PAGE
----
Usually, a Benefic
Being in the center of the sky, the Sun is generally moderate. It is a hot and dry planet but more temperate than Mars, whose hotness symbolizes destruction. Also, the Sun is a great ruler and is related to truth and the sacred; this makes the relationship in a chart between any planet and the Sun potentially positive.
Some of the delineations of a strong Sun include the native being an honored person, achieving ruling positions but could also indicate the benefits that being near a powerful person can bring. The truth and people in command favor this person.
However, the Sun is hot, and being too close can burn, as Icarus learned the hard way. This is true for the planets, too. The condition of being too close to the Sun is a major debility, being called either “under the rays of the Sun” or “combustion”. The first is prejudicial for the manifestation of the themes of the planet, obfuscating them; the latter can mean great problems, destroying the power of the other planet by its complete obfuscation by the light of the Sun. This is clear in the sky: when a planet is too close to the Sun, it cannot be seen anymore.
There is one important exception, however. When a planet is precisely in the center of the Sun (within 17 minutes of its position, according to some medieval astrologers), it is cazimi, a term that means “in the heart of the Sun”. This is a very beneficial circumstance, bringing great power to a planet—it is said that it sits on the throne of the king.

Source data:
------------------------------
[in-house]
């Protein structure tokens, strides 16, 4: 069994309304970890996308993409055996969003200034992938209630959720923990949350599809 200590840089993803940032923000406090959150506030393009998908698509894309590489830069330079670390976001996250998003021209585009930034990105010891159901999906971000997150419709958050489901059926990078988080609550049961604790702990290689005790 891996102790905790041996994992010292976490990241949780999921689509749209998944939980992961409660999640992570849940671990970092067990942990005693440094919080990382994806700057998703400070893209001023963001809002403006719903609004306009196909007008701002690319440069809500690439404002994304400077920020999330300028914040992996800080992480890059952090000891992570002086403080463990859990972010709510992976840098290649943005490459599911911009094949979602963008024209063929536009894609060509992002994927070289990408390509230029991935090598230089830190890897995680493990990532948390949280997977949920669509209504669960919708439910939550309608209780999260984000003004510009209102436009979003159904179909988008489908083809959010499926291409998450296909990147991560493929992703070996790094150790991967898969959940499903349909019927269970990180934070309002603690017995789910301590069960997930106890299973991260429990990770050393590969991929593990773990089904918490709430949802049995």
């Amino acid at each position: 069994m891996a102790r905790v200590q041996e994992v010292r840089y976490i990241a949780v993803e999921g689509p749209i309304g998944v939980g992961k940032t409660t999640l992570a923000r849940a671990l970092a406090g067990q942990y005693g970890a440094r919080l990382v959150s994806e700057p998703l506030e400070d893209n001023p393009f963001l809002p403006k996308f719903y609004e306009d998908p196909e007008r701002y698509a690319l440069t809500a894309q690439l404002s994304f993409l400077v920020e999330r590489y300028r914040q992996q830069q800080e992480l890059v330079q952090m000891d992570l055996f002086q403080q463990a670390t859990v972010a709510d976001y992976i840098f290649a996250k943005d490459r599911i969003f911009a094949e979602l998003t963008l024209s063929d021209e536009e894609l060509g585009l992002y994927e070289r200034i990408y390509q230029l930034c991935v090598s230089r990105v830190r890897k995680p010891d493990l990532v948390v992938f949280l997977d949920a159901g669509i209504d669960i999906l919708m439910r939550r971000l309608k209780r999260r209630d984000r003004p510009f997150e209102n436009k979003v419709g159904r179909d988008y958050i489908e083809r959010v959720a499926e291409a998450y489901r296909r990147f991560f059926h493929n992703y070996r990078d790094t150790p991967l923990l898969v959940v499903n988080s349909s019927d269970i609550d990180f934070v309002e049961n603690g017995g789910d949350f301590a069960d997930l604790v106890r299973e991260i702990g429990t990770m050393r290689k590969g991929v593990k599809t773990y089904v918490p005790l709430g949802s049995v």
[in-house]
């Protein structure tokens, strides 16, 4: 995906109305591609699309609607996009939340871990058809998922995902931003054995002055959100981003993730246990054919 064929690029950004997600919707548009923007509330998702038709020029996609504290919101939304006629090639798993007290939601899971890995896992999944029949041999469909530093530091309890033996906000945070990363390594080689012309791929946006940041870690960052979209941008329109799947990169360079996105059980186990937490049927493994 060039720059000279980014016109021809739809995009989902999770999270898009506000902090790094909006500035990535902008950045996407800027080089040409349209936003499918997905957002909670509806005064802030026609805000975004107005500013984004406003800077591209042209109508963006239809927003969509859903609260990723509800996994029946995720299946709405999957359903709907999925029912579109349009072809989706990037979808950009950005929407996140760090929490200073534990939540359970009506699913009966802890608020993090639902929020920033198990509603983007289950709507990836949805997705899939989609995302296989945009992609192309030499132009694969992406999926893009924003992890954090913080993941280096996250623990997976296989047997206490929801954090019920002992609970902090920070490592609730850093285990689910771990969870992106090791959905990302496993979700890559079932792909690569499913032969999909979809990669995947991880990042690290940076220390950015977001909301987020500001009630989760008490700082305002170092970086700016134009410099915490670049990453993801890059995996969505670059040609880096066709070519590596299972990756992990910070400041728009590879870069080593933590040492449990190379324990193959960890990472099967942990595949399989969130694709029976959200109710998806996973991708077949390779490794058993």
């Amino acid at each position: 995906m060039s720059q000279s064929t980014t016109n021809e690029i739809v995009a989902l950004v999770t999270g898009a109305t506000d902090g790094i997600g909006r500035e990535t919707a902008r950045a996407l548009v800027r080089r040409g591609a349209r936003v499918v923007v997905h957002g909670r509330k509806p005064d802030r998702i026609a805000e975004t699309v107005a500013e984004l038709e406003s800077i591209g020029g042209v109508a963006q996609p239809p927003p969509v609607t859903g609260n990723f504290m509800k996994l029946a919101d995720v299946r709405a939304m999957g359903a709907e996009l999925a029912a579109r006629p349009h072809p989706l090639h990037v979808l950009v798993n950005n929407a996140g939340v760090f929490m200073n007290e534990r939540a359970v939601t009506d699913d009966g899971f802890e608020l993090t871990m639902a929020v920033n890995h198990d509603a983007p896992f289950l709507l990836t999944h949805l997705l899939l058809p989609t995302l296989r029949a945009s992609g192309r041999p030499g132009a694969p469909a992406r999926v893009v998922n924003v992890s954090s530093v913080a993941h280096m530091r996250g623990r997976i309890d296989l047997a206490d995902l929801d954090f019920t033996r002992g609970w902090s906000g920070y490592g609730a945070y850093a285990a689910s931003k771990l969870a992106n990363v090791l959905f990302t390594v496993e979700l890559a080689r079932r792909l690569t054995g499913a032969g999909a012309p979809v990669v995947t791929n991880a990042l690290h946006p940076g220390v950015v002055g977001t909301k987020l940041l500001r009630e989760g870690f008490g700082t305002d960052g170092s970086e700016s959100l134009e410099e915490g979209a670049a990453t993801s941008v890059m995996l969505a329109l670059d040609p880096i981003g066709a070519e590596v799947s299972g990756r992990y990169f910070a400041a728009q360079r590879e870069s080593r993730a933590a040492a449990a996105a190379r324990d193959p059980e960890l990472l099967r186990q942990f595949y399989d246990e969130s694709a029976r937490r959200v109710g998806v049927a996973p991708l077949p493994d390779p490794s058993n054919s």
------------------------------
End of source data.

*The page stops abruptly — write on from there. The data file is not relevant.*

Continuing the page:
An important concept in ancient astrology is sect, a division between two types of charts: diurnal and nocturnal. The Sun, important as it is, is the star that defines the sect. If it is above the horizon (the line ascendant-descendant), it is a diurnal chart. If it is below, it is a nocturnal chart.
The Sun is the ruler of the diurnal sect. Alongside it are Jupiter and Saturn. This means that the beneficence of Jupiter is increased in diurnal charts and the maleficence of Saturn is attenuated. They are a team, working together.
The Sun and the Seasons
The twelve constellations that would later become the twelve zodiacal signs only are different from the other constellations for one reason: the Sun travels through them. The path the Sun draws in our sky through the year is called the ecliptic; the zodiac is the belt that surrounds and includes the ecliptic.
Many defining characteristics of the signs are also related to the Sun since it is the relationship between it and Earth that causes the four seasons. As astrology was developed in the northern hemisphere, the start of spring was related to the passage of the Sun into Aries; hence, Aries is considered spring-like: full of energy, impulsive, related to new beginnings. This is also true for the other signs.
The Sun and the Zodiac
The house of the Sun in the zodiac is the sign of Leo. Here, we have the peak of the summer season, when heat is steady in the same way that the Sun is steadily emanating heat and light. Hence, it is a sign of glory, honor, and ruling characteristics, seeking truth and eminence.
Aries is its exaltation. After the spring equinox, the days start to grow and the nights diminish. The Sun is recovering its power after winter when it was in its weakest state. The energy symbolized by Aries pleases the Sun, and it feels welcomed and excited here. After all, it is a fiery sign and its ruler Mars is also a hot and dry planet. Besides that, the martial quality of Aries exalts the ruling desire of the Sun.